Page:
Front Row: Elaine (with Sandy), Tom, and Ingrid.
Middle Row: Christina, Peggy, Angie, Ben, and Chuck P.
Back Row: Jeannie and Chuck G.
Tom and I left Phoenix early Friday morning June 11, 1999, and headed to
Prescott with our dog, Sandy.
We had our campsites selected and camp set up by 10:30 AM.
We posted signs on the message boards of both campgrounds at Lynx Lake,
directing those that followed us to the Hilltop Campground, Loop C.
As we were deciding what to do next, Chuck Parsons drove up.
Following lunch and a last minute trip to the store, we took a walk around the
We stopped at the Lynx Lake store and visited the newly opened cafe.
We spotted an information board and read about an Osprey platform that had been
built directly across the lake.
We continued on around the lake, spotting a water snake and talking with
As Chuck filled us in on the Osprey habits, a large shadow swept over us and we
had our first glimpse of the “momma” Osprey and her catch that she
held in her talons, returning to her nest.
We stopped to watch a while, wishing we had brought our telephoto lenses!
After seeing little activity in or around the nest, we continued around the
lake, until that familiar shadow swept over us again we maneuvered for a better
From this new vantage point we could see the male perched on another nearby tree
like a sentinel protecting his young family.
Again we waited for the mother Osprey’s return, awed by the expanse of her
wing span as she flew overhead on her return flight to the nest.
By now it was getting late and we returned to camp to prepare dinner.
Later, as we sat around the campfire, I read from Chuck’s book “In
Old Arizona: True Tales of the Wild Frontier “ by Marshall Trimble.
Our story was interrupted by the arrival of Chuck and Peggy Giovaniello.
The were glad to finally be there after a 1½ hour delay drive due to an
accident up the road from the campground.
We all helped them set up and soon we were enjoying the campfire – until
nodding heads and long yawns prompted us to “hit the hay”.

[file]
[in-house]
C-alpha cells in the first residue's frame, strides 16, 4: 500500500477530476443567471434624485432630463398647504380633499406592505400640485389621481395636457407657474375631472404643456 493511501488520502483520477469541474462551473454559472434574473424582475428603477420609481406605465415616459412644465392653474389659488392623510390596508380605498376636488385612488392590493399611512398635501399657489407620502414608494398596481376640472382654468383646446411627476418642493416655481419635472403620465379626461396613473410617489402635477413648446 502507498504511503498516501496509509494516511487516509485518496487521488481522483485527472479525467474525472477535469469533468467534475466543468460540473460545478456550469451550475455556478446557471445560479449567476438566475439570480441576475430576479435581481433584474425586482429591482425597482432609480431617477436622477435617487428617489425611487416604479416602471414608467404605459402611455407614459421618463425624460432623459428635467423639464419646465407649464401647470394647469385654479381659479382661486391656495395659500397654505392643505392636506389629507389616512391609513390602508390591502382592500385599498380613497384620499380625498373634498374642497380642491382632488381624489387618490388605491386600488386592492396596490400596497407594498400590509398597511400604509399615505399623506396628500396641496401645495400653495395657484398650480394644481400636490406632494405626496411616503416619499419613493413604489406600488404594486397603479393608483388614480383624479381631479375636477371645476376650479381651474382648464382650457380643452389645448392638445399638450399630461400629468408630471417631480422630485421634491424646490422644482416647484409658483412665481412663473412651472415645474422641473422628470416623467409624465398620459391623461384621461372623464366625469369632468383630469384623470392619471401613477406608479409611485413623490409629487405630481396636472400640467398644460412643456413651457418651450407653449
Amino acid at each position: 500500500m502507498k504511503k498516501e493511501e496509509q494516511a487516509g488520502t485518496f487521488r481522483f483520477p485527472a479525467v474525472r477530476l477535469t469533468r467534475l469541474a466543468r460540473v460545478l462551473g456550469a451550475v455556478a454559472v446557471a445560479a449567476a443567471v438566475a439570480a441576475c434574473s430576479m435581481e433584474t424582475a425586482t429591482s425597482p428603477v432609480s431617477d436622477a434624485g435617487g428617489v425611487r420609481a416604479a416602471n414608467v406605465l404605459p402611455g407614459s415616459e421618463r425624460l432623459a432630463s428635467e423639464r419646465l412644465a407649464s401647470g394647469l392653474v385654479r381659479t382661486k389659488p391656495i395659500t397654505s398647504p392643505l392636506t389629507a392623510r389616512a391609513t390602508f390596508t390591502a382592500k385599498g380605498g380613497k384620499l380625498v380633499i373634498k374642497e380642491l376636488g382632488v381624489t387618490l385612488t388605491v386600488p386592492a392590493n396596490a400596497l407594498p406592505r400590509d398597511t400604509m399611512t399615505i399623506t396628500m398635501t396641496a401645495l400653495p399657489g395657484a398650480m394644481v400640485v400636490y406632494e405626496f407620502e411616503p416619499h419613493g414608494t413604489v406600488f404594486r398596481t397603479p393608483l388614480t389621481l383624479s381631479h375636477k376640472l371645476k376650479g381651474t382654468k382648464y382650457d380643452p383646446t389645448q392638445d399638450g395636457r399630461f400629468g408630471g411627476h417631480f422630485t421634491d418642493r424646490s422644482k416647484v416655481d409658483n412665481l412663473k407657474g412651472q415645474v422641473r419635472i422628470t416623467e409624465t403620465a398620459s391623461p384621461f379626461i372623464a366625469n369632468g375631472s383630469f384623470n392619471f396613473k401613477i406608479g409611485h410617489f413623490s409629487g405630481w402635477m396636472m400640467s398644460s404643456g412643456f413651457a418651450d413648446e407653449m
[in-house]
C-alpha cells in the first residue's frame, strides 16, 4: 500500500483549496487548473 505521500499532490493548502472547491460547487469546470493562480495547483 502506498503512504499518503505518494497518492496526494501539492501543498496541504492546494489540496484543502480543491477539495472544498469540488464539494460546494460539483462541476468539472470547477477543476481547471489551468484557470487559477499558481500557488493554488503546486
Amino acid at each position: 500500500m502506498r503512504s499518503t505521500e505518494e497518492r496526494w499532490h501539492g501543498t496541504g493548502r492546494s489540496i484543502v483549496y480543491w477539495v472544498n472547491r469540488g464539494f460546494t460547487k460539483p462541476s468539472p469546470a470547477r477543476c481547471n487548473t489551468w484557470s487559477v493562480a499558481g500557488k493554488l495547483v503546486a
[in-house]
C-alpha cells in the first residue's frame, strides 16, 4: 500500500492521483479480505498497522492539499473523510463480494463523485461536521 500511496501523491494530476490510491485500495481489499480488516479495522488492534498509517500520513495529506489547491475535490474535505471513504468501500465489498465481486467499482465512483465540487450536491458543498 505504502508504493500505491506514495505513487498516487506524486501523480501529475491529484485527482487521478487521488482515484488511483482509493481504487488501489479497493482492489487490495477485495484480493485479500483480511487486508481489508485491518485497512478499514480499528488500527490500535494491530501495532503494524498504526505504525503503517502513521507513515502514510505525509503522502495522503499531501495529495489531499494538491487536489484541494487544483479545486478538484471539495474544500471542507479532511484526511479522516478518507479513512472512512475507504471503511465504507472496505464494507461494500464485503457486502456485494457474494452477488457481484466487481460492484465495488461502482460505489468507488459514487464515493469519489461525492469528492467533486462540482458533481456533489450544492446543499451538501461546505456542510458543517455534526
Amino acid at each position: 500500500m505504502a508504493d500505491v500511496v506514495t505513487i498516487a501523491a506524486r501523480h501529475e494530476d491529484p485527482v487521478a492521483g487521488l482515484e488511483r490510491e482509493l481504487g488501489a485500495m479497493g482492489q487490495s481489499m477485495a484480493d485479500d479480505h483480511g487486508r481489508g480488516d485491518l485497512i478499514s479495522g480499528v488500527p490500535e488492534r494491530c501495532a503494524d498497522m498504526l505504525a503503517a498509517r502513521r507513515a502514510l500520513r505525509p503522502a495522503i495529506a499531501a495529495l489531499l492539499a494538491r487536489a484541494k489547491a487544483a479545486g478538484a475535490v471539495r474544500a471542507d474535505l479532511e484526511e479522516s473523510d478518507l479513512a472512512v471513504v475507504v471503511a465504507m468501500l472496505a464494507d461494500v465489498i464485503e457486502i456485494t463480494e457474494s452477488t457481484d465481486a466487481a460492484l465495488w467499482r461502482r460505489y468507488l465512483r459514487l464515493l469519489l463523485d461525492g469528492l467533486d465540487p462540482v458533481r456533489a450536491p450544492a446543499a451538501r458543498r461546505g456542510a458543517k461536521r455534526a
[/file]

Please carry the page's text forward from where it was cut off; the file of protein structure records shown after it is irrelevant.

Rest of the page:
We were awakened early with the sounds of a pack of coyotes calling out in the
distance and the response from another pack much closer.
Shortly after breakfast Angelia Lien and her friend Christina arrived.
At 9 AM we loaded our hiking packs into our truck and headed to the #62
On the way out of camp we met up with Ben Velasquez, Elaine Cobos and Ingrid
After the requisite photo, we started on the trail about which began as and old
The altitude increased steadily and then dropped into a wash.
Soon we found ourselves making our way through the under brush in the dry wash.
Deciding we had missed a turn somewhere we backtracked and indeed found the
trail we had missed.
The angle steepened on to another ridgeline where vistas of the San Francisco
Peaks, Kendrick Peak, Granite Mountain, Prescott Valley, Granite Dells, Thumb
Butte and Mingus Mountain open up.
A pleasant level ridgeline trail will carried us through juniper, scrub oak,
manzanita, lemonade berry, mountain mahogany, ponderosa pine, pinyon and a few
The higher we went, the hotter it got.
By 11:00, the 90° sun began to take its toll on us.
The hike closed in on neighboring homes, not the best of what nature could
offer, so we decided to call it quits and turn around.
We were all glad to wait until we were under the shade of the tall Ponderosa
pine trees at our campsite before having lunch.
Tom spoke to Dennis Robertson later, and found that he and his wife had indeed
arrived to do the day hike with us.
Unfortunately, they were not able to find us at our campsite.
It seems they, along with everyone else in our group, missed two little words on
the note we left giving our whereabouts – “Hilltop
Sandy keeps watch over hikers along
the Lynx Lake Circumference Trail.
What a perfect day for Lynx Lake
in the Prescott National Forest!
We rested for a bit and then we again donned our hiking boots and hiked the Lynx
Creek Ruin Trail.
The trail is part of an interpretive site administered by the Arizona State
Historic Preservation Office.
Signs describing the early Native American civilization were posted along the
The path winds through ponderosa pine, scrub oak, juniper, manzanita, lemonade
berry, yucca and local grasses.
The ruins are believed to have been inhabited by 25-30 people about 700 years
We were somewhat disappointed in the ruins themselves, as the structures have
deteriorated down to ground level.
However, from the platform built to view the “ruins” we had views of
Granite Mountain, Thumb Butte, the San Francisco Peaks and the Bradshaw
Returning to camp some of us decided to take advantage of the late afternoon
lighting and walked around the lake to photograph the fishermen, the Osprey
(this time with telephoto lenses in hand) and the lake itself.
We had a food feast for dinner, with everyone BBQ-ing his or her meal of choice.
We shared beans, rice, salad, cheesecake, banana boats and ‘smores.
We were a little heavy laden with desserts.
After dinner we again sat around the fire, entertained with Ingrid and
Ben’s reading of Arizona Tall Tales written by Marshall Trimble.
Sleep came easy and all too soon the sun was back up and beckoning a new day.
Following a leisurely breakfast, we packed up and headed to Prescott to see what
was happening during the Territorial Days.
After visiting the craft, food and artisan booths and displays in the courtyard
lawn, we met for lunch at the Prescott Brewing Company.
In too short a time, we returned to the 106° temperatures Phoenix had
waiting us on our return.